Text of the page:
You will not get anything back. No deposit, no money down, nothing.
Gap insurance is just so you don't 'owe' the bank more money of you totaled the car. If you owe more than the car is worth, the gap insurance covers the 'gap'.
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      01-05-2013, 05:21 AM   #21
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Quote:
Originally Posted by bmw View Post
It is called a OnePay lease, and actually, to certain customers, it makes a bunch of sense.

Basically, you are paying basically a fraction of the intrest that you normally would. From my experience, on a typical 328i lease, it will save you almost 2k over the course of the lease. For people that have the cash (and have the self confidence that they wont be in an at-fault accident over the term) it is the way to go.

Personally, I would do a one pay myself.

Let me know if you have anymore questions.
You seem to know quite a bit about this, wouldn't mind learning more

Quote:
Originally Posted by jopa489 View Post
I have to agree with most of the above posts, this is a bad idea. Not only are you risking your entire investment with the possibility of an accident, but you're forgoing 3 years worth of interest if that money was invested elsewhere. The earnings on that should well exceed the $2k savings. Time value of money.
How is a car (let alone a leased car) any way an investment..? it's a depreciation liability with no investment value whatsoever..

Just using the numbers in this thread: if the 3 year lease payments are $16k, and you save $2k total, that's ~4% interest.
While you can easily make more than 4% in a decently-high paying dividend stock or bond, you can't really make nearly that much having your money sit in a bank.
My CitiGold barely yields me 1%, let alone my Chase which leads me .01%!.
Bonds/stocks can easily lose value... so even if it's at over 4%, if the value of the security drops more than what the dividend paid, you lose money (yes yes I know, risk vs reward).

You can look at it as a 3 year CD earnign 4%/year. Not bad at today's rates.

On my M3, I did 7 MSDs (multiple security deposits) and $900 drive off for the lease. The MSDs were $6k, but IIRC, my payments drop about $50/month due to the lower MF (money factor). on a $83k car, a drop in MF is quite meaningful.

Assuming one doesn't get in an at-fault accident, then there aren't any negative aspects (that I can see anyways) to a OnePay lease.

Telling the op to put that $16k down and then make payments is a bit... ubsurd in my opinion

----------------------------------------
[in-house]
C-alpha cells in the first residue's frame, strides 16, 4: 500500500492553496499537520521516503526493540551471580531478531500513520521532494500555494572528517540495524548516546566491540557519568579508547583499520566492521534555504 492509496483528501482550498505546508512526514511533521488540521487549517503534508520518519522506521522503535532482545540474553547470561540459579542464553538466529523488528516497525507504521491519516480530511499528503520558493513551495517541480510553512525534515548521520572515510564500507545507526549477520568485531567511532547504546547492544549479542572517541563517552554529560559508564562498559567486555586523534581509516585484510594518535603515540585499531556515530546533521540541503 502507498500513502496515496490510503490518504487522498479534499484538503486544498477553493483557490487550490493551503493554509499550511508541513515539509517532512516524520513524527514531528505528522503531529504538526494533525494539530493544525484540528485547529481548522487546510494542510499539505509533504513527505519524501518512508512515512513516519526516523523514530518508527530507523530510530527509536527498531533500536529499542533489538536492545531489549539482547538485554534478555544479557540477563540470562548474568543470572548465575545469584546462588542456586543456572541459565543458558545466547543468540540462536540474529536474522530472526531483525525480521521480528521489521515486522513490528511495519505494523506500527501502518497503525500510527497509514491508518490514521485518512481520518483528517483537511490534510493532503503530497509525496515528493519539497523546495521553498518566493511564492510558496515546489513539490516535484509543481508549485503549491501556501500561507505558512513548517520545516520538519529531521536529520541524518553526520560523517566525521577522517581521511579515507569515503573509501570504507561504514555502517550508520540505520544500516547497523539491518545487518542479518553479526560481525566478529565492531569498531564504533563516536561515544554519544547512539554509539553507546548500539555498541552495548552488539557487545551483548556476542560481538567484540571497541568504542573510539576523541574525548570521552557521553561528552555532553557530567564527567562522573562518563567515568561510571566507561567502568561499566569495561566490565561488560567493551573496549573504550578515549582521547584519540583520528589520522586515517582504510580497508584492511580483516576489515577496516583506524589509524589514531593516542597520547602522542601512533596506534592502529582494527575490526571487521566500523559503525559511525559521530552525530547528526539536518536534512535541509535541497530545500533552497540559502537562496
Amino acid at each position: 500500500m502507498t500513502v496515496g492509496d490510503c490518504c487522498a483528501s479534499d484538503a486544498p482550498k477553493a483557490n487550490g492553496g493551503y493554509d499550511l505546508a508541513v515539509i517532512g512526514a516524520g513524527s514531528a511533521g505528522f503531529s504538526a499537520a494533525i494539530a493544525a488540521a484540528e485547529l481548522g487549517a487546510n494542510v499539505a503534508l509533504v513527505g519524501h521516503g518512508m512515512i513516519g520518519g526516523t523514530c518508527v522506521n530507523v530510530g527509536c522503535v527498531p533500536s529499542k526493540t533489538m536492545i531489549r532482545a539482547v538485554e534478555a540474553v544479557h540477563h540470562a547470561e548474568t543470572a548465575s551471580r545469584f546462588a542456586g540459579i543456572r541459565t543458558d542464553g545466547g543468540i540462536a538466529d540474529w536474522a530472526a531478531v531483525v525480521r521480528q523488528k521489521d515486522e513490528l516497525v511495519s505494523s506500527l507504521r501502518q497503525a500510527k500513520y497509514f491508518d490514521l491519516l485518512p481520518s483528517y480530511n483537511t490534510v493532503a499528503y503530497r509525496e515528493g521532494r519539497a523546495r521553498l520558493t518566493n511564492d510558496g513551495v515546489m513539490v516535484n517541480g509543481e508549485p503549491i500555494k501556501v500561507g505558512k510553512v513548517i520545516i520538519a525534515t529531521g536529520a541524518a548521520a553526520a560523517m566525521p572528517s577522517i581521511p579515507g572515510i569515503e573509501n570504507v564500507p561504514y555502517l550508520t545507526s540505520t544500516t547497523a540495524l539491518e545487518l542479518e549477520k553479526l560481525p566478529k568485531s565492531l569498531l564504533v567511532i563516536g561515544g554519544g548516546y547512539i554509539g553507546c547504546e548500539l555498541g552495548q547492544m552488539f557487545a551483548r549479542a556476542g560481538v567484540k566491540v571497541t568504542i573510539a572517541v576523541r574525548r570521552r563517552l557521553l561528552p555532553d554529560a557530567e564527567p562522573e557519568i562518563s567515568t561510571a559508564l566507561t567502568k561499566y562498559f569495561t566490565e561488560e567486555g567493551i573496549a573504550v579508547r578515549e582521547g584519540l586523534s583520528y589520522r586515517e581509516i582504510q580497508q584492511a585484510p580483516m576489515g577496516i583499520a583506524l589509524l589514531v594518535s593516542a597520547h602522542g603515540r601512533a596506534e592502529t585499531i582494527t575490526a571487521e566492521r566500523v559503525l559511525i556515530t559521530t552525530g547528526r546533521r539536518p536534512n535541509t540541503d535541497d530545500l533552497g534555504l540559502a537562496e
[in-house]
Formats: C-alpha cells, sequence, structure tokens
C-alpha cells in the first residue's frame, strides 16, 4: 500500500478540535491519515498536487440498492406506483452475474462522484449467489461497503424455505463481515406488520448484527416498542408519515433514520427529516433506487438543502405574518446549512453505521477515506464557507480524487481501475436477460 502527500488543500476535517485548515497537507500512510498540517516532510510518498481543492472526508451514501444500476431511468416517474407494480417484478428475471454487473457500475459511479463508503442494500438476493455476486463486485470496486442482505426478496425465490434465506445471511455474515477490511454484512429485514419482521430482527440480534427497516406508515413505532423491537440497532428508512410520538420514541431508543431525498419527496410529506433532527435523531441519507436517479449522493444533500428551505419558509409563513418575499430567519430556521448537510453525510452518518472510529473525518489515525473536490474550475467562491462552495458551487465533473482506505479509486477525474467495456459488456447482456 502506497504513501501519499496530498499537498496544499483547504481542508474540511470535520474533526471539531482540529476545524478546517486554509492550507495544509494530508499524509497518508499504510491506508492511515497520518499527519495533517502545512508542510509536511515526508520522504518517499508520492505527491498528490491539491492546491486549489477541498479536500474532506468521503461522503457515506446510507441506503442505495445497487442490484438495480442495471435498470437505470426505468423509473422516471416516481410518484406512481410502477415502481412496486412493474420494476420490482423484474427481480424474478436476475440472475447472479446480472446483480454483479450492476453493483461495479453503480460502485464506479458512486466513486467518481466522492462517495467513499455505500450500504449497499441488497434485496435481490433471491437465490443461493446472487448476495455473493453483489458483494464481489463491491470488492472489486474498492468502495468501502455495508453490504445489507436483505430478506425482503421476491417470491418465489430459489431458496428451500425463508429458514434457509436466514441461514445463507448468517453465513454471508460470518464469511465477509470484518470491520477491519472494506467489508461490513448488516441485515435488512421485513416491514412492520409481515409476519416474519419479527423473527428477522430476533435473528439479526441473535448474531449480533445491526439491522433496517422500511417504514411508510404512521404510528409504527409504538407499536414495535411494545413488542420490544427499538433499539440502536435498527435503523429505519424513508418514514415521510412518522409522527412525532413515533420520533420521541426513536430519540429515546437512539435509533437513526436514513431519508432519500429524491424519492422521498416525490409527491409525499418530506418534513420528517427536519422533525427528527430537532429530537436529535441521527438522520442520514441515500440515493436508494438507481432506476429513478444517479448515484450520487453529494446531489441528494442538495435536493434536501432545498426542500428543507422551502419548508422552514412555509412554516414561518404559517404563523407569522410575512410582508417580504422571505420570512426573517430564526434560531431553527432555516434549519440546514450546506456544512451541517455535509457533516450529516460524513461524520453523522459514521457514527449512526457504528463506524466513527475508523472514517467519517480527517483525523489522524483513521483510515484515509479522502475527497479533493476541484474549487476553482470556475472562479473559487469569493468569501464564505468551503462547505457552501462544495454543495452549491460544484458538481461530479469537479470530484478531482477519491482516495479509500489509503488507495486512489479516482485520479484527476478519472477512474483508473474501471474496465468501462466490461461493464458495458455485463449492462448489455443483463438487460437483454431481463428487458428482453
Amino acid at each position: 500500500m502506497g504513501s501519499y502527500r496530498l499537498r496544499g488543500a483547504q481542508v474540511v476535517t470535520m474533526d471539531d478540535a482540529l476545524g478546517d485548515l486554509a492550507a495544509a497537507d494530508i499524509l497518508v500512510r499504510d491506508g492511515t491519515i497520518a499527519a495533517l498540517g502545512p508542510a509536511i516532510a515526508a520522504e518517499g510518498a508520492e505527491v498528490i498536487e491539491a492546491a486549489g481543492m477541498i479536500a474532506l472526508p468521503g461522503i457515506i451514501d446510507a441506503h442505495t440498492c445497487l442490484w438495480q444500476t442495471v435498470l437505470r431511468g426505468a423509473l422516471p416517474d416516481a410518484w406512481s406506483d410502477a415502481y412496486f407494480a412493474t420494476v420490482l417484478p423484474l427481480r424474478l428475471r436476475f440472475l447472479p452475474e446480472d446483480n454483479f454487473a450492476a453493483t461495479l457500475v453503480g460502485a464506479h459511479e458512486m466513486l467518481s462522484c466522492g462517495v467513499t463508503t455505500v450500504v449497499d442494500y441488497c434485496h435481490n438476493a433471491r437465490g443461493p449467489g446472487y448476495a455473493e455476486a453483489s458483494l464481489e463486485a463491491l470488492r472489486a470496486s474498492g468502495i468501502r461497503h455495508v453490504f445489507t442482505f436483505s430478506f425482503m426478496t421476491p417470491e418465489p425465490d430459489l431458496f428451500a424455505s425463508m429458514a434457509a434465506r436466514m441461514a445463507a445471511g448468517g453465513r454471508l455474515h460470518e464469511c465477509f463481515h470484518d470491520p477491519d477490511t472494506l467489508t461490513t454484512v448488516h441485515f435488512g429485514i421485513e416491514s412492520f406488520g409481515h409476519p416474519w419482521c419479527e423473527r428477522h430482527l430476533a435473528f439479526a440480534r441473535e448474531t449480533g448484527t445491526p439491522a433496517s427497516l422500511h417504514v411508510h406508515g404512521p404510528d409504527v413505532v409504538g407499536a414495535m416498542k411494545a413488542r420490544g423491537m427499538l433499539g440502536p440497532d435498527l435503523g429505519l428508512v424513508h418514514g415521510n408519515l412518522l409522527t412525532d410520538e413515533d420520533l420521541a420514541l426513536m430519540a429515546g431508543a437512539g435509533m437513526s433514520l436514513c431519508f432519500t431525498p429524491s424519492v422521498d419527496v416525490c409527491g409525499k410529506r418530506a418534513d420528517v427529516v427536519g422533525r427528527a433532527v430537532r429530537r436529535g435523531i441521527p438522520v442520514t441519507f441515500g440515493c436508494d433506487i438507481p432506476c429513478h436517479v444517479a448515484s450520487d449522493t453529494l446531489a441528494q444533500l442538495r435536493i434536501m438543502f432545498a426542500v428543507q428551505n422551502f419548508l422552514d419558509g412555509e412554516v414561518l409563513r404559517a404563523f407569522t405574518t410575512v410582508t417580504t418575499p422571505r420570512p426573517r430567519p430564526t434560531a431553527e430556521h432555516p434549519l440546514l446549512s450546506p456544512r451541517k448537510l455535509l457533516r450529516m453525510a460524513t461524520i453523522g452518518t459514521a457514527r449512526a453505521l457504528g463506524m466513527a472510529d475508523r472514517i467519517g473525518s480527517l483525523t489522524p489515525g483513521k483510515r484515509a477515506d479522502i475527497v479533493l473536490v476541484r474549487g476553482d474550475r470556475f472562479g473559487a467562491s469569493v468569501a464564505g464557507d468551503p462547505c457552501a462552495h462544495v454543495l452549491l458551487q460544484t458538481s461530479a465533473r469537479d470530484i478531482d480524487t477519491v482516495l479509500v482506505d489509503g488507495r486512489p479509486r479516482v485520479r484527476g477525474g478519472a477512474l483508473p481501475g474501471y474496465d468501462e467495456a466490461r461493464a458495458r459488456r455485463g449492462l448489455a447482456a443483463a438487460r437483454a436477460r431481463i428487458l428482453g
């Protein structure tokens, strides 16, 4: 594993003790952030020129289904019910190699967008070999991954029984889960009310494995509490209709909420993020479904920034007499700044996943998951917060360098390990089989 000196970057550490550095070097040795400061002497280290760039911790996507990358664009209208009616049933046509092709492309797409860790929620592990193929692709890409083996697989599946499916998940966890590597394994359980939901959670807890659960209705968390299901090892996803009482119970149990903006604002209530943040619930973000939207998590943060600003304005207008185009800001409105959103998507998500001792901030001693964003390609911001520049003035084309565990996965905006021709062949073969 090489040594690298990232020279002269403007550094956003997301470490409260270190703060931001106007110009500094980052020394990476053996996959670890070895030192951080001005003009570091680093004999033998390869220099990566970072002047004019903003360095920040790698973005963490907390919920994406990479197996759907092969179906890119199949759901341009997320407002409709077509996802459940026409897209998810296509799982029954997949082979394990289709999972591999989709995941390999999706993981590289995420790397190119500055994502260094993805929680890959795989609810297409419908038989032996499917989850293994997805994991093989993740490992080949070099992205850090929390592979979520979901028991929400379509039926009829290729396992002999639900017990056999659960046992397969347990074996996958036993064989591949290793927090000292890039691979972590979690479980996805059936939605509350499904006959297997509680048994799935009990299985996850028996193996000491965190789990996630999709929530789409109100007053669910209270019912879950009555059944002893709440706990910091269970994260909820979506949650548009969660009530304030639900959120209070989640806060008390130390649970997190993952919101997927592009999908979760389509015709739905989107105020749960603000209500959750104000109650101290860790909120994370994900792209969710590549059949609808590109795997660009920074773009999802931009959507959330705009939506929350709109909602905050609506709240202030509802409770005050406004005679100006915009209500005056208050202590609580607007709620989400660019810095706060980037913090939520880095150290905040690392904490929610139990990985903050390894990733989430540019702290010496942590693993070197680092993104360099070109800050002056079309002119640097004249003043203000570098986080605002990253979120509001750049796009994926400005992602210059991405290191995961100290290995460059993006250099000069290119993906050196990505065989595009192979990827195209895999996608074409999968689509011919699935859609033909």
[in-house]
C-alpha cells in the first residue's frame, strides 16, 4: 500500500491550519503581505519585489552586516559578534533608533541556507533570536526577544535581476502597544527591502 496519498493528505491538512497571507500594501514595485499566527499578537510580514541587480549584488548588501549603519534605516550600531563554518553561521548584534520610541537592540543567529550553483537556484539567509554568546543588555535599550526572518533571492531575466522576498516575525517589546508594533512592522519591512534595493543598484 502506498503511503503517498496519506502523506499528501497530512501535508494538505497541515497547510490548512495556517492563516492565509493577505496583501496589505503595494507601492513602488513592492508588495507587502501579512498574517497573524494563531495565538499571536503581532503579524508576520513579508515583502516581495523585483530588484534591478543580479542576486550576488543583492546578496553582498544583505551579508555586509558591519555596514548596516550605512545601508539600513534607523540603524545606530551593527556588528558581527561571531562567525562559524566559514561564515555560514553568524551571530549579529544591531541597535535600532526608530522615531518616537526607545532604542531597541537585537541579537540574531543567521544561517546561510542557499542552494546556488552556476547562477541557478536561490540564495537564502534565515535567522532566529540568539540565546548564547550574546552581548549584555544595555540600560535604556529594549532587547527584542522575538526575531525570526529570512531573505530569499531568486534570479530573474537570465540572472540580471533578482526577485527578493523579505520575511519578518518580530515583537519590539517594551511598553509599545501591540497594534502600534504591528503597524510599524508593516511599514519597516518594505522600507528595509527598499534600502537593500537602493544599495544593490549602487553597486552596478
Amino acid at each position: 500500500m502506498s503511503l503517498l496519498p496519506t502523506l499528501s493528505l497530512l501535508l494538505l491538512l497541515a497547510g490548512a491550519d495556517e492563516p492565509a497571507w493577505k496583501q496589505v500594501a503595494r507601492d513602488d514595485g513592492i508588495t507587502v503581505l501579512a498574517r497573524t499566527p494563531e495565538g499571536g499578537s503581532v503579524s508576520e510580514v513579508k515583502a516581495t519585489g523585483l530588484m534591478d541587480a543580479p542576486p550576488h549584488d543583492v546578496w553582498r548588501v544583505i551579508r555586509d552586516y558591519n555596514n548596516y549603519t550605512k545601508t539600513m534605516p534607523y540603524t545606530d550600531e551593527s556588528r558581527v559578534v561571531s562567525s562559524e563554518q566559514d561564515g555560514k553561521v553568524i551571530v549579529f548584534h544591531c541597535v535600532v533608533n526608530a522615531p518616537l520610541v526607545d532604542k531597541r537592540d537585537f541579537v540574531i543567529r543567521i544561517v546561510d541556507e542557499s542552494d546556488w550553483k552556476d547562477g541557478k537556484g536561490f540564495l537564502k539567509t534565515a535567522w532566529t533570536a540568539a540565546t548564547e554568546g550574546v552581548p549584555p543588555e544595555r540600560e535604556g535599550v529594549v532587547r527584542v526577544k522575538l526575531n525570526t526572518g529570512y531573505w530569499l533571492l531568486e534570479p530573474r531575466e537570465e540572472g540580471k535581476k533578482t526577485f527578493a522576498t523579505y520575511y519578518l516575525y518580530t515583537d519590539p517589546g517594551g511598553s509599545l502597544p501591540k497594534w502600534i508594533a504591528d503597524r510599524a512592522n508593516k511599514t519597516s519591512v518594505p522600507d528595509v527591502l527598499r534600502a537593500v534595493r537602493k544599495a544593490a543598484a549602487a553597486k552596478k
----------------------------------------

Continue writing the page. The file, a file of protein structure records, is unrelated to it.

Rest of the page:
cause then instead of taking a $16k liability, he is taking a 40-50k liability (whatever the car costs)
And then he's still making payments after putting $16k out upfront...
If the op plans to keep the car, different story (I know he got a CPO, just saying)


Quote:
Originally Posted by smashhell View Post
Gap insurance is just so you don't 'owe' the bank more money of you totaled the car. If you owe more than the car is worth, the gap insurance covers the 'gap'.
This is true

IIRC though, depending on your insurance and your coverage, you may be entitled to your lease payments minus depreciation. Though I'm not in insurance and am rather ignorant in this area, I could be completely mistaken. I will ask my insurance agent later as I'm curious to know..
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      01-05-2013, 07:40 AM   #22
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Quote:
Originally Posted by bmw View Post
It is called a OnePay lease, and actually, to certain customers, it makes a bunch of sense.

Basically, you are paying basically a fraction of the intrest that you normally would. From my experience, on a typical 328i lease, it will save you almost 2k over the course of the lease. For people that have the cash (and have the self confidence that they wont be in an at-fault accident over the term) it is the way to go.

Personally, I would do a one pay myself.

Let me know if you have anymore questions.
When me and the wife bought our bimmers, this idea came up in the discussions about financing.

Our very good salesman shared that the only people he did that for were people who came in, and wanted to buy the car cash. He said it avoided the massive IRS paperwork you have to do with such a large sum of money.